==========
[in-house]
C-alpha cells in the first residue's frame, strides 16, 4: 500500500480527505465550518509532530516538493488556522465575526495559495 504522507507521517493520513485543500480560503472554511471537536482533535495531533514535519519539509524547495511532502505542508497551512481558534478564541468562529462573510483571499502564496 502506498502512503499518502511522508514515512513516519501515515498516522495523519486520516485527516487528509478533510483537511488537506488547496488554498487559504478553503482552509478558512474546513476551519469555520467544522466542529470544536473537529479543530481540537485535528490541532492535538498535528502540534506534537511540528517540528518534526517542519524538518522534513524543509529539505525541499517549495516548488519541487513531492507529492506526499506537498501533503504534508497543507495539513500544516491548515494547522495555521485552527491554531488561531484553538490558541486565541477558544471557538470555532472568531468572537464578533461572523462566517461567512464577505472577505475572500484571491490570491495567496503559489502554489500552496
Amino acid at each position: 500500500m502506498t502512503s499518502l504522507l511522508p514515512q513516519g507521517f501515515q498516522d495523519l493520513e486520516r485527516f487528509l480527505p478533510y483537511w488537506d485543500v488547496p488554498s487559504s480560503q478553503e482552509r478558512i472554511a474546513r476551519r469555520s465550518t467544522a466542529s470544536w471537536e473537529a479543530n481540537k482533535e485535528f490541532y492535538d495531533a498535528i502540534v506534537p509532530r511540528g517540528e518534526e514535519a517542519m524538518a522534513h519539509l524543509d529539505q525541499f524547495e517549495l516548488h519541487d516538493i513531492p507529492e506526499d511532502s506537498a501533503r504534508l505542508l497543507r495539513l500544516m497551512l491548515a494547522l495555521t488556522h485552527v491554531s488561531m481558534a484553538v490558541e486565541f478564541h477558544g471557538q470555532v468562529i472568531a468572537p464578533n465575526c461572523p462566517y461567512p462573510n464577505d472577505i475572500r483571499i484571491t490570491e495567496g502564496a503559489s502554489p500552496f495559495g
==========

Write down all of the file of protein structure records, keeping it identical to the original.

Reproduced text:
[in-house]
C-alpha cells in the first residue's frame, strides 16, 4: 500500500480527505465550518509532530516538493488556522465575526495559495 504522507507521517493520513485543500480560503472554511471537536482533535495531533514535519519539509524547495511532502505542508497551512481558534478564541468562529462573510483571499502564496 502506498502512503499518502511522508514515512513516519501515515498516522495523519486520516485527516487528509478533510483537511488537506488547496488554498487559504478553503482552509478558512474546513476551519469555520467544522466542529470544536473537529479543530481540537485535528490541532492535538498535528502540534506534537511540528517540528518534526517542519524538518522534513524543509529539505525541499517549495516548488519541487513531492507529492506526499506537498501533503504534508497543507495539513500544516491548515494547522495555521485552527491554531488561531484553538490558541486565541477558544471557538470555532472568531468572537464578533461572523462566517461567512464577505472577505475572500484571491490570491495567496503559489502554489500552496
Amino acid at each position: 500500500m502506498t502512503s499518502l504522507l511522508p514515512q513516519g507521517f501515515q498516522d495523519l493520513e486520516r485527516f487528509l480527505p478533510y483537511w488537506d485543500v488547496p488554498s487559504s480560503q478553503e482552509r478558512i472554511a474546513r476551519r469555520s465550518t467544522a466542529s470544536w471537536e473537529a479543530n481540537k482533535e485535528f490541532y492535538d495531533a498535528i502540534v506534537p509532530r511540528g517540528e518534526e514535519a517542519m524538518a522534513h519539509l524543509d529539505q525541499f524547495e517549495l516548488h519541487d516538493i513531492p507529492e506526499d511532502s506537498a501533503r504534508l505542508l497543507r495539513l500544516m497551512l491548515a494547522l495555521t488556522h485552527v491554531s488561531m481558534a484553538v490558541e486565541f478564541h477558544g471557538q470555532v468562529i472568531a468572537p464578533n465575526c461572523p462566517y461567512p462573510n464577505d472577505i475572500r483571499i484571491t490570491e495567496g502564496a503559489s502554489p500552496f495559495g